Stories by Andrea Guthmann

Inspector General Deborah Witzburg appears on "Chicago Tonight" on May 30, 2023. (WTTW News)

Inspector General Report Finds Chicago Police Department Allows Dishonest Cops to Stay on the Job

An audit by Inspector General Deborah Witzburg reveals the Chicago Police Department has allowed more than 100 officers who filed false reports to stay on the job. Some were even promoted after being found to have lied.

Dr. Allison Arwady, commissioner of the Chicago Department of Public Health, appears on "Chicago Tonight" on March 20, 2023. (WTTW News)

Dr. Allison Arwady on 3-Year Anniversary of COVID Closures, Dangers of Lead Paint

Throughout the pandemic, Dr. Allison Arwady, commissioner of the Chicago Department of Public Health, led Chicago’s effort to fight the deadly virus. On this third anniversary of the pandemic, Arwady reflects on lessons learned and whether she would have done anything differently. 

Buckingham Fountain in Grant Park. (David Mark / Pixabay)

Grant Park Summer Closures Raise Questions About Access, Priorities

Grant Park could potentially be closed to the public for 40 days for July's NASCAR Chicago Street Race, including event setup and teardown. That's just one of many events blocking free access to the park this summer.

(WTTW News)

Advocates Hopes Chicago’s Next Mayor Puts Focus on Environmental Justice Issues

Crime has dominated much of the local and national media coverage around Chicago’s mayoral election. But environmental justice activists contend that environmental issues also have a significant impact on quality of life for residents.

(WTTW News)

Candidates Compete for Seats on Newly Formed Police District Councils

Each of Chicago’s 22 police districts will now have a three-person civilian oversight council made up of people from that community. 

Orlando Mayorga delivers a talk as part of FIRSTHAND: Life After Prison. (WTTW)

Justice Advocates on How Trauma Impacts Those Who Have Been Incarcerated

Thousands of restrictive laws govern people who have been released from prison in the United States, making it difficult for them to find housing, employment and to restart life after they have done their time.

A rendering of a proposed dome on Soldier Field (Credit: Landmark Chicago Interests LLC)

Developers Work to Sell Chicago Bears on Plans for Improved Soldier Field

Mayor Lori Lightfoot and a prominent developer are trying to sell the team on some dazzling new changes to Soldier Field in a Hail Mary attempt to keep the team in Chicago.

(WTTW News)

With a Renewed National Focus on Homelessness, Advocates Say Local Action Also Needed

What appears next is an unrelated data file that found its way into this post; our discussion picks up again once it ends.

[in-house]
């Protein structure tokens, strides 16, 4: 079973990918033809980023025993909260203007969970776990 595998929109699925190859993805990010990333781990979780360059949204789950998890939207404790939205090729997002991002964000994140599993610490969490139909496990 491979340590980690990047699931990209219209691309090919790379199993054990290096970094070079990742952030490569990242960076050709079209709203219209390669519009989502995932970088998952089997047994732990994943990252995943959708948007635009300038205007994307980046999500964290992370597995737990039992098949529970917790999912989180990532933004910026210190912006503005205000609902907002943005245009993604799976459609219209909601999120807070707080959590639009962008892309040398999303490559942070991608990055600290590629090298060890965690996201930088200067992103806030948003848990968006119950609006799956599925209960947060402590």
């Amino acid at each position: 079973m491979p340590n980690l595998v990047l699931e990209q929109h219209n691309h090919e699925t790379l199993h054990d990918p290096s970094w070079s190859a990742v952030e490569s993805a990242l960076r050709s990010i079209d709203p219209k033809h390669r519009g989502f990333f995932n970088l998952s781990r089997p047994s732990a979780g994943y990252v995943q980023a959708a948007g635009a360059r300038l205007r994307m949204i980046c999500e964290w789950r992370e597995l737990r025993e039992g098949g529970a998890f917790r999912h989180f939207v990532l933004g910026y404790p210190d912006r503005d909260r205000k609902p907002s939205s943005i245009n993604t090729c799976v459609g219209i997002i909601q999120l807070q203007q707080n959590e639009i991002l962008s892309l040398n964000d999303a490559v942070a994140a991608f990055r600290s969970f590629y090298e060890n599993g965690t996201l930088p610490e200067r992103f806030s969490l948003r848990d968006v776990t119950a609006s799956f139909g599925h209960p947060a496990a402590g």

On Monday, President Joe Biden unveiled his plan to cut homelessness by 25% by 2025. While the president is promising federal aid to help solve the crisis, advocates for the homeless argue there are local strategies that must be implemented as well.

The Metropolitan Correctional Center in Chicago is pictured in a file photo. (WTTW News)

New U. of C. Report Finds Federal Judges Jailing Defendants Awaiting Trial at Increasingly High Rates

A new report from the University of Chicago Law School’s Federal Criminal Justice Clinic shows that locking up pretrial defendants has become the norm in federal court, rather than the exception, as required by law.

(WTTW News)

How Will Inflation and Online Holiday Shopping Impact Michigan Avenue and Downtown Retailers?

Online shopping hit record levels last Friday, despite consumers’ concerns about the economy being at the highest level since the 2008 Great Recession.

Sen. Dick Durbin appears on “Chicago Tonight” on Oct. 17, 2022. (WTTW News)

Sen. Dick Durbin on Ukraine, Immigration and the Upcoming Midterm Elections

As co-chair of the Senate’s Ukraine Caucus, Sen. Dick Durbin said any push to sit down at the negotiation table and offer Russia territory that it illegally took must come from the Ukrainians, not Western pressure.

Kolmar Park is pictured on Sept. 26, 2022. (WTTW News)

Park on Northwest Side Now Named After Gertrud Kolmar, German-Jewish Poet Killed in Holocaust

Kolmar Park was originally named for the street it is on, Kolmar Avenue. After learning of Gertrud Kolmar’s life and work, a local campaign was spearheaded to have the park rededicated in honor of the poet who died during the Holocaust.

(Credit: U.S. Department of Transportation)

New Federal Website Lets Consumers Know Their Rights When Flights Are Canceled or Delayed

The Department of Transportation unveiled what it’s calling the Airline Customer Service Dashboard, which allows passengers to see what they’re entitled to if their flight is cancelled or significantly delayed.